Monday, January 05, 2009

Home, Strangely Built Home

After an epic Christmas journey to California and back, through one of the biggest snowfalls in recorded history, we're enjoying being back at the house again. After ten days away, I had actually forgotten which bathroom drawers held my hairbrushes and Q-Tips. Because Christmas results in the giving and getting of material items, unpacking is a large task this time around.

Plus there was the taking down of the tree, which had turned into a crispy fire-hazard while we were gone. A shower of needles and a large pine-scented spill from the tree stand is all that's left now. And then to add to the home-coming excitement--it started to snow this afternoon. It kept doing that until there were a couple of inches covering everything around us. Last night when we rolled in, there were only the barest, scrubbiest of snow patches on various lawns. Now--winter wonderland all over again. Compared to California's sunshine and cloudy patches, the Northwest offers a more dynamic weather situation.

I was going to do a wrap-up of the trip but I've caught some kind of Southwest Airlines airborne virus (I'm sure that's what it is). And I'm not up to thinking too much. Coming home is always pleasant when you like your house. Except for its asymmetrical roof shape and big windows for maximum tree-viewing, our home is a standard, nice little house. I wonder what it's like to come home to a more unusual-looking dwelling. lists some of the most unusual houses ever built, with aerial views. Imagine coming home to a giant shoe, or something resembling a patch of fungus growing on a hillside. It must be doubly exciting to step over the threshold, suitcase in hand, wondering--where did we place that hall closet?

This is the Flintstones, or dome, or mushroom house in Hillsborough, California. It's molded of chicken wire and cement. I believe the city created a strict planning code after this went up in order to avoid any further, uh, creative housebuilding efforts. Too late for this one though--it's visible from the freeway and emits its own freaky unclassifiable vibe.
The guitar house of Fayetteville, Georgia, was built by a country & western singer (natch). From the side, it looks like a normal house. But fly overhead and ZOING! Huh? Wha-? (rubbing fists into eyes) "Is that a Gi-TAR?!"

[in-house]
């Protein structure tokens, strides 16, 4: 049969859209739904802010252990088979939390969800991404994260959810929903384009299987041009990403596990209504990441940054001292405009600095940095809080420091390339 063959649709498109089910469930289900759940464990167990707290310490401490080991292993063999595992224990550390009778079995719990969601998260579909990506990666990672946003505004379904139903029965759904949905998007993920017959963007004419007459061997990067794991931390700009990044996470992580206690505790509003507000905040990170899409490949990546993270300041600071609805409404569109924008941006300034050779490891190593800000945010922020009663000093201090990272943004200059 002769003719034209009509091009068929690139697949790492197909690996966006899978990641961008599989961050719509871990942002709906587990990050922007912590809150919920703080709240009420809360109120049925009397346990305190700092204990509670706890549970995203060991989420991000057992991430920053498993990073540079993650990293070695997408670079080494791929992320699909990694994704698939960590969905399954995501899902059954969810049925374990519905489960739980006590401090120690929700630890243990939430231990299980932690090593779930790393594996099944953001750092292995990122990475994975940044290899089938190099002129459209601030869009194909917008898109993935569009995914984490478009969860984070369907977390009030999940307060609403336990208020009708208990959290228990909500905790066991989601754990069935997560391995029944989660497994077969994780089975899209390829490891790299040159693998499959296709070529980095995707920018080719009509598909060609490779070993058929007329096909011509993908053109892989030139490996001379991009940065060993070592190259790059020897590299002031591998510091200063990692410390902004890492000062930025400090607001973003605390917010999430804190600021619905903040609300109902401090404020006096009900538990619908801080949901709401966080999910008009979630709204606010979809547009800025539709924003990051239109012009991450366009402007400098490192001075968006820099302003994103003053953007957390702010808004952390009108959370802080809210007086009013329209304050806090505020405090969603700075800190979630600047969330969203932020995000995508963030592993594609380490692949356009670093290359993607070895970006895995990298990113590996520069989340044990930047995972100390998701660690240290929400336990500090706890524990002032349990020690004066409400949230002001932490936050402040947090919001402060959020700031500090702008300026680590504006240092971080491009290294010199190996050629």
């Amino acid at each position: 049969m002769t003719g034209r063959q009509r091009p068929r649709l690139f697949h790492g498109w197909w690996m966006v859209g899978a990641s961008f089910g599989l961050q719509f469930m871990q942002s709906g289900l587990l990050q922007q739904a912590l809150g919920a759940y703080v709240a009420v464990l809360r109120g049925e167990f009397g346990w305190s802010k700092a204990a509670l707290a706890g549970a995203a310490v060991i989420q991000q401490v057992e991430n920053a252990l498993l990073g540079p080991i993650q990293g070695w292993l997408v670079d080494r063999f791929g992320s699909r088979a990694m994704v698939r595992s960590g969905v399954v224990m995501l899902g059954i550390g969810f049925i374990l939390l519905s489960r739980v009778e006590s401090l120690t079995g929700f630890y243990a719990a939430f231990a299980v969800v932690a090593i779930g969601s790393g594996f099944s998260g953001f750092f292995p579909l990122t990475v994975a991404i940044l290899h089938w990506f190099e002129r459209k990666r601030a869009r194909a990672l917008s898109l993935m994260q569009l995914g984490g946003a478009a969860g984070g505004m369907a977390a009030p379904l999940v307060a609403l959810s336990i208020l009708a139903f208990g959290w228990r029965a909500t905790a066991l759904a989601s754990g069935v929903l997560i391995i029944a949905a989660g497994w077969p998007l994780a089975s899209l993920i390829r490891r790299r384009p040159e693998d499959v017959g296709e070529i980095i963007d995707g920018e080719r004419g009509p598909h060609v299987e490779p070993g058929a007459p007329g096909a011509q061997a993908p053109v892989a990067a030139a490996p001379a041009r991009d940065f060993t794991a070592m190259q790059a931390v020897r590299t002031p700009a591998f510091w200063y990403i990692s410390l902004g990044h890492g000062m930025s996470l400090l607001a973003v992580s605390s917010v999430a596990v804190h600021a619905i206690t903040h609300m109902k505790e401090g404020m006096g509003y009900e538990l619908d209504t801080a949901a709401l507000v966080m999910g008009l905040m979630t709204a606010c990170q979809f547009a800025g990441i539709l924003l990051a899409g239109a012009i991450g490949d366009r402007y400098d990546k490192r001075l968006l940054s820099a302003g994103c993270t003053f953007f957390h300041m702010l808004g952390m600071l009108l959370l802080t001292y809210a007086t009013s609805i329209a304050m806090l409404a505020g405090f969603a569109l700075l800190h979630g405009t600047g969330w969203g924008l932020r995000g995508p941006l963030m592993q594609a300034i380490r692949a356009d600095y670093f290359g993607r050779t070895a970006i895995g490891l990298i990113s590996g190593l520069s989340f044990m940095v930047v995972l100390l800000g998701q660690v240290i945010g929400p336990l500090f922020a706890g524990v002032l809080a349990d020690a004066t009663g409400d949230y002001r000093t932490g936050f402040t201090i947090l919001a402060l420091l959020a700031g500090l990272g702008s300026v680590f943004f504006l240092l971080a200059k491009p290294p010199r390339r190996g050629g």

The shoe house of Hellam, Pennsylvania, built by a shoe salesman as a marketing gimmick. I gotta say, if this is your vision of footwear as selling point, perhaps you should go into guitar sales instead. Anyway, it's cute and clunky and eventually some hipsters may take over and turn it into a Doc Marten. I'd love a steel-toed bedroom.
The real Simpsons house was a contest give-away in Las Vegas, Nevada. An authentic replica, inside and out, which was won by a woman out of 15 million entries. Lucky! Who wouldn't want that carnation pink, purple, turquoise, lemon yellow, burnt orange color scheme throughout their home? Currently painted shades of beige to blend in with the suburban landscape. What a cop-out!
The spite house of Alameda, California was built when the original owner of the big house sold this narrow patch of land to his neighbor. Perhaps thinking he would plant a sunflower garden, the original owner was miffed to find the new land-owner building a ridiculously slender house next door instead. Turns out the new owner was a carpenter. Let that be a lesson to you! Carpenters: they're always building stuff. Currently both homes are owned by the same household and a walkway has been built between them, restoring architectural harmony.
This is some kind of Flintstones house from an unknown location. The interiors are really freaky and seem to be made of wet crepe paper clumped in various formations. I'm not passing judgment, but this looks like how a mental breakdown might personify a housing structure. Perhaps lumpen walls will one day be sought after by HGTV audiences. Think of the therapeutic sculpting possibilities.
The Ojo del Sol house of Berkeley, California is just sitting there, doing its special thing--whatever that is. This is kind of a Captain Nemo aesthetic and that's all I have to say, since my health demands bed rest at this point. I just can't help wonder what kind of window treatments go best with this...


michelle robinson said...

i used to live right near that fish house! I love it.

michelle robinson said...

OK i think my home is slowly turning into that Simpson's house.

Lisa Mc said...

My house in Oakland was a Simpsons house too but he garage was detached. We should start a decorating site!